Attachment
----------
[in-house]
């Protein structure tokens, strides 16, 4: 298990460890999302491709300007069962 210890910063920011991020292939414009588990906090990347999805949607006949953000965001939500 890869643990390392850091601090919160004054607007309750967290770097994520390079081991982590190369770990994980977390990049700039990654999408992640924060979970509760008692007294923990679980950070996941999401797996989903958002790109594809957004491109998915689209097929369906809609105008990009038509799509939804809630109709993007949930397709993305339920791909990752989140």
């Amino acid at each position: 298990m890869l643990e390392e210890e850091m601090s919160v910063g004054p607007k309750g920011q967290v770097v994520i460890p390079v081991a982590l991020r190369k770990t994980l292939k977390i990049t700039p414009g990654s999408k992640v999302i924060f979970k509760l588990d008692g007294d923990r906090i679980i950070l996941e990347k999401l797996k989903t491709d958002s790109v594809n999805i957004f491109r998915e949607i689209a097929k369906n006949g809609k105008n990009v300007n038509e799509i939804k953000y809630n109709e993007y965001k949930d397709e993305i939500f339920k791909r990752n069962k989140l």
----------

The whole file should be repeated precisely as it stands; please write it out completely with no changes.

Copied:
[in-house]
């Protein structure tokens, strides 16, 4: 298990460890999302491709300007069962 210890910063920011991020292939414009588990906090990347999805949607006949953000965001939500 890869643990390392850091601090919160004054607007309750967290770097994520390079081991982590190369770990994980977390990049700039990654999408992640924060979970509760008692007294923990679980950070996941999401797996989903958002790109594809957004491109998915689209097929369906809609105008990009038509799509939804809630109709993007949930397709993305339920791909990752989140």
């Amino acid at each position: 298990m890869l643990e390392e210890e850091m601090s919160v910063g004054p607007k309750g920011q967290v770097v994520i460890p390079v081991a982590l991020r190369k770990t994980l292939k977390i990049t700039p414009g990654s999408k992640v999302i924060f979970k509760l588990d008692g007294d923990r906090i679980i950070l996941e990347k999401l797996k989903t491709d958002s790109v594809n999805i957004f491109r998915e949607i689209a097929k369906n006949g809609k105008n990009v300007n038509e799509i939804k953000y809630n109709e993007y965001k949930d397709e993305i939500f339920k791909r990752n069962k989140l």